“Memory Matters” for ALL Ages LINK TO PROGRAM
One of the benefits of early diagnosis is that it gives families the ability to plan for the future. It is not uncommon to hear frequent comments from families that it might be just normal aging. Often the person is still very engaged and social but, when it comes to details, there are some differences noted. Is it because the person is older or is something else going on?
Something to think about:
1. Many times those with milder dementia can cover well. Perhaps the person withdrew from some of the more challenging activities recently but did not explain why. Often they use lists and other strategies which is not a bad thing. It is harder to notice the subtle changes if you are not spending time with them 24/7 for more than a few days. It is often helpful to take a loved one away for few days so you are away from a familiar environment and notice if there are changes or you need to provide more cues.
2. Sometimes families notice repeated questions and or there is a feeling that any difficulties handling things as usual are just part of normal aging. Maybe they are or perhaps it might be time to take a closer look. Sometimes the person with memory problems does not always word finding difficulties. Changes in behavior are often the only changes that are noted. Perhaps there is anxiety, worry or difficulty processing more of the details of their daily routine which require executive functioning. Maybe that is what you are seeing.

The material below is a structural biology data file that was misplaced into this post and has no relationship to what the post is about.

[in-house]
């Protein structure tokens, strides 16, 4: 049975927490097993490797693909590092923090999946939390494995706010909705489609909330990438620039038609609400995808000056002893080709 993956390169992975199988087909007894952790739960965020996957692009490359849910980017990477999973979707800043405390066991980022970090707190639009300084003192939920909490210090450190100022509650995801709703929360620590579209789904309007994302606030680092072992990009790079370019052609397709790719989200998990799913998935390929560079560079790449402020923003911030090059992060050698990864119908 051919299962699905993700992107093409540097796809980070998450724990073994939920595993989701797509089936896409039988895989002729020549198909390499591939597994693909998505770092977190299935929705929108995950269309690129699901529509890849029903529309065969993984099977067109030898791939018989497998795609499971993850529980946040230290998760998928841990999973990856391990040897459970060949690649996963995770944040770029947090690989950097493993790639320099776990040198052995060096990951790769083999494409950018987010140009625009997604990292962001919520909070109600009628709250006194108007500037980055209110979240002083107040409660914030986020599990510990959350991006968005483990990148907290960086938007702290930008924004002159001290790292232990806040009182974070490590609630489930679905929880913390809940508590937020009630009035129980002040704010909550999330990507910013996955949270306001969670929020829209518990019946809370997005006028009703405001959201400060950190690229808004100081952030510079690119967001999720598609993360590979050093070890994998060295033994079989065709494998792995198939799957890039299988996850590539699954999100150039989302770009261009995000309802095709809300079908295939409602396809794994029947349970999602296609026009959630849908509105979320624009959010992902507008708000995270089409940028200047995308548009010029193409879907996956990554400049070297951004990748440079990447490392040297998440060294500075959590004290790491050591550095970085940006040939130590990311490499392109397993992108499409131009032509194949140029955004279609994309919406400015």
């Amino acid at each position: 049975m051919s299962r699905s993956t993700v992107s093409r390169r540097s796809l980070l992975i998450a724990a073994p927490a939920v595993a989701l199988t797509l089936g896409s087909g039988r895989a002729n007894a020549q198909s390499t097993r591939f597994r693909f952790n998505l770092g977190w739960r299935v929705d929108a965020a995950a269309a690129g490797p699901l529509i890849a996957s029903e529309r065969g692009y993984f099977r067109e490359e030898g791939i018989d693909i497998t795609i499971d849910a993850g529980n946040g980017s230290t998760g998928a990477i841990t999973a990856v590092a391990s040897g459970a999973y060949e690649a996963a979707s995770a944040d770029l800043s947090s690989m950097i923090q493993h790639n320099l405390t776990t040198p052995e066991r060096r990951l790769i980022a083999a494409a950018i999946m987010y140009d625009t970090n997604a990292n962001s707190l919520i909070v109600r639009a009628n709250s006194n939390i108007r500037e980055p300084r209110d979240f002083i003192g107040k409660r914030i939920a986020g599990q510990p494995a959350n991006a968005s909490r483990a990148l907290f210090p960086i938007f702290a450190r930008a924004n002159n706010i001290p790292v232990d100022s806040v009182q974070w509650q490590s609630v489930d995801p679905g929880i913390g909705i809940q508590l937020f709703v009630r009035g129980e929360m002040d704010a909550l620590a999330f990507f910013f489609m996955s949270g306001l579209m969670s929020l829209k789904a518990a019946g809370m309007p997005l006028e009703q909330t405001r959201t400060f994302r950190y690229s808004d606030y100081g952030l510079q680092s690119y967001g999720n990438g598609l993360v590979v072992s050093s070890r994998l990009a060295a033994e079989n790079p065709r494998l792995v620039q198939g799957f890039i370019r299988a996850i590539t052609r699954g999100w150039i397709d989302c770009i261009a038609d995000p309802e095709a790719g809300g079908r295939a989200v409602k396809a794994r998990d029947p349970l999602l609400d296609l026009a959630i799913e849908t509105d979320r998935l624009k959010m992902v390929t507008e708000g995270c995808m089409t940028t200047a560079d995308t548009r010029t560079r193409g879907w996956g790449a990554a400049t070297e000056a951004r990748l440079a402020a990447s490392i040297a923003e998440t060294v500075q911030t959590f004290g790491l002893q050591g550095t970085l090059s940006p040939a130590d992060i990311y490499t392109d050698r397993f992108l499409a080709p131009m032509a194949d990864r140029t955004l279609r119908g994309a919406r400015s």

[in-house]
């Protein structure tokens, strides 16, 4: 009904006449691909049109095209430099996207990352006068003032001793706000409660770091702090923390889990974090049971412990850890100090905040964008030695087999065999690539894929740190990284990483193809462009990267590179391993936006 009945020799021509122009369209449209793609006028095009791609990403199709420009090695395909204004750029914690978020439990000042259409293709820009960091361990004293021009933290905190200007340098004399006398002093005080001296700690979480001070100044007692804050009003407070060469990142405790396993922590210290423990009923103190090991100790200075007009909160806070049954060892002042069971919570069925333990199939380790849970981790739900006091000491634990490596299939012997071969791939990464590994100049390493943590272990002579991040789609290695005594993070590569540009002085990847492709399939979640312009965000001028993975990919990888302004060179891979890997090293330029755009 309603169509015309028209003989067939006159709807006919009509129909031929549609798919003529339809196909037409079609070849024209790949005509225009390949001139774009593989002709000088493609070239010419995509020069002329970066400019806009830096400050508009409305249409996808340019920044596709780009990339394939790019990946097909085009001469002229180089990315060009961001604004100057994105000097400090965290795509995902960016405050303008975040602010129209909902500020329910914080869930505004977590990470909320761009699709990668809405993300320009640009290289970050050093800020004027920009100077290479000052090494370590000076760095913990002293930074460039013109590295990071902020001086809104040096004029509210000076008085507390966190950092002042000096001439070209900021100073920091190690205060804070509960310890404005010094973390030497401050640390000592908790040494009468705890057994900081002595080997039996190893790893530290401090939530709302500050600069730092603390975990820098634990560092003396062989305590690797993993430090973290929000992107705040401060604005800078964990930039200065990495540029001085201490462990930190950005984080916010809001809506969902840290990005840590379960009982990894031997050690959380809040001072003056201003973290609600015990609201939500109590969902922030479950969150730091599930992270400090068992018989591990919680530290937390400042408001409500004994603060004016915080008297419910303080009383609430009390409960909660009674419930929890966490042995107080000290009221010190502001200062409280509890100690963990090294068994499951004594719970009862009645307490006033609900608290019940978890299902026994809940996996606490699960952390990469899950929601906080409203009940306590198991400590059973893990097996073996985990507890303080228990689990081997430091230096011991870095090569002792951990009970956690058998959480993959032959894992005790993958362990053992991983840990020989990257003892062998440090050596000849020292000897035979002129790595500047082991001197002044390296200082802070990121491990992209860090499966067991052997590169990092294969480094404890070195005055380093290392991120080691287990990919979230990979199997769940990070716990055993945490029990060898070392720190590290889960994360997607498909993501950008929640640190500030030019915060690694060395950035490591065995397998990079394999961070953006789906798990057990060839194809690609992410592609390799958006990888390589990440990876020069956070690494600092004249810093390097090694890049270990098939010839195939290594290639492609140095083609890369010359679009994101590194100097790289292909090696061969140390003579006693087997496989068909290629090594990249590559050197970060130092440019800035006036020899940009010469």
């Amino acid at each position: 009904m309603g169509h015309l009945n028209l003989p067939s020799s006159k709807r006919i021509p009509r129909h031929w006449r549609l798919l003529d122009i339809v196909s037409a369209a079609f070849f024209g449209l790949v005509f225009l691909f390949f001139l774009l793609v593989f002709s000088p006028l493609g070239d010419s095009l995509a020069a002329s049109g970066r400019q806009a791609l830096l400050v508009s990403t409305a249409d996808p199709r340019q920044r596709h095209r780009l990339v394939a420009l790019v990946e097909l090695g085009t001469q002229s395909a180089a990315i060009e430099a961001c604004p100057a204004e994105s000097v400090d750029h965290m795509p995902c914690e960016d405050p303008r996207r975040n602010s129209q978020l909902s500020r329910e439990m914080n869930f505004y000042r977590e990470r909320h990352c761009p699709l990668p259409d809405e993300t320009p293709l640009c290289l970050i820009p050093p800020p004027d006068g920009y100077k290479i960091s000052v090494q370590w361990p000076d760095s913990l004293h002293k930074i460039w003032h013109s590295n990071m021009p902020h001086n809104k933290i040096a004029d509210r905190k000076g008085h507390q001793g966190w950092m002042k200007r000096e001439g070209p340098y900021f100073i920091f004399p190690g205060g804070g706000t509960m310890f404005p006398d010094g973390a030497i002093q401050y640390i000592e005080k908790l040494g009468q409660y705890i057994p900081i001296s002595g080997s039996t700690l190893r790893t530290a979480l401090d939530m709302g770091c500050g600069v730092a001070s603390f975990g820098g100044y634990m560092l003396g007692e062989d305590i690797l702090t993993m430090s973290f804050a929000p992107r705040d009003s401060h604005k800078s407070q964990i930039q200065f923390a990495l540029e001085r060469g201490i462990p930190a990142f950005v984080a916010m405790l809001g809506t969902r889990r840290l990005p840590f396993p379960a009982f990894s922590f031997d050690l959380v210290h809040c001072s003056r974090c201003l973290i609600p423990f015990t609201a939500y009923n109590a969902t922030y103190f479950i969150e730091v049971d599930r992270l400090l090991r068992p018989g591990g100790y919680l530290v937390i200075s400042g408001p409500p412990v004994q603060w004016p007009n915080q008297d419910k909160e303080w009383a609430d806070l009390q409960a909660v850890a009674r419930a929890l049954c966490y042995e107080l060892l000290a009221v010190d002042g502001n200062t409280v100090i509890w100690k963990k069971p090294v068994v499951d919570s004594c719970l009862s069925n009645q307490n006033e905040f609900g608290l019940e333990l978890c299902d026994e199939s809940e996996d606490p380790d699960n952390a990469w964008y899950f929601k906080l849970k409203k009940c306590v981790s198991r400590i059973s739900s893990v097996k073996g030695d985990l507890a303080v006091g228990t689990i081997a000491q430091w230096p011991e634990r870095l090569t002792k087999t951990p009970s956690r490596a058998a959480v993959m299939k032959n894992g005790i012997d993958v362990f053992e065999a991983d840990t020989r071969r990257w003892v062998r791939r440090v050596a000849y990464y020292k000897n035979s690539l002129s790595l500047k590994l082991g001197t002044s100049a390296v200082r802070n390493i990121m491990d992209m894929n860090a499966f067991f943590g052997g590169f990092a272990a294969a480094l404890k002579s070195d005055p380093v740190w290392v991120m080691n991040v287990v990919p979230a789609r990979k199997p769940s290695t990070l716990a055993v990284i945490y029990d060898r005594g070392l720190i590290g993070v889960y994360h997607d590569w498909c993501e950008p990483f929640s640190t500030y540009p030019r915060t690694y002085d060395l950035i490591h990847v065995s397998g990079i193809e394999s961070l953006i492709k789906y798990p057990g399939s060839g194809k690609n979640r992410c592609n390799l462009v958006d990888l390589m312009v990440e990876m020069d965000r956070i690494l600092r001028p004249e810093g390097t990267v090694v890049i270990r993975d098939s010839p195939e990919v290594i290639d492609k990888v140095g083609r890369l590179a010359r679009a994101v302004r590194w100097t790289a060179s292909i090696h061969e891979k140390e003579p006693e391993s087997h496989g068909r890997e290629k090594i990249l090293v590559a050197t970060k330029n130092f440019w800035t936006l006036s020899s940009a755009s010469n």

3. As there is a progression in a person’s dementia, a person’s ability to make good decisions may be compromised. A complete evaluation by a physician would be a good place to start. There are many reversible causes of memory loss and a further assessment might be very helpful. Perhaps there is another cause for the cognitive problems.
4. In more than a few instances I have evaluated patients where the families did not realize there was something going on with their family member’s memory previously. Then a hospitalization, a sudden illness, surgery or anesthesia, a recent move or major loss brings things to a whole other level.
Tips to consider:
1. When there are changes, it is important to look at more than what a person cannot do. Ask for a referral to a speech-language pathologist since they can help identify the person’s strengths. From there appropriate strategies to help with some of the memory glitches can be developed along with family and caregiver education for communication as well as safety.
2. Don’t forget that if there is a hearing or vision problem, strategies can be helpful. If you do not hear or see something correctly, it may look like a memory problem and further assessments can help establish what is happening and appropriate recommendations made.
3. Learn their story so you have knowledge of what they enjoyed. That way you can focus on learning how to modify activities at a level they can still participate. Someone may have read novels previously but cannot remember what they read. Short stories may be a better choice and, in some case, larger print may be helpful.
4. An excellent resource is the Alzheimer’s Association and these blogs on eldercare concerns may provide helpful tips on a wide variety of pertinent topics.
TO DO THIS WEEK:
Whatever is going on in the life of an older adult, remember to take the time to listen to their stories. Consider taking a look at the Lifestyle Care Plan as a resource for a person with dementia to share their preferences when they need to be in the care of another person.
This quotation by Marcel Proust provides insight when a person begins this journey with a loved one. “The real voyage of discovery consists in not seeking new landscapes but in having new eyes.”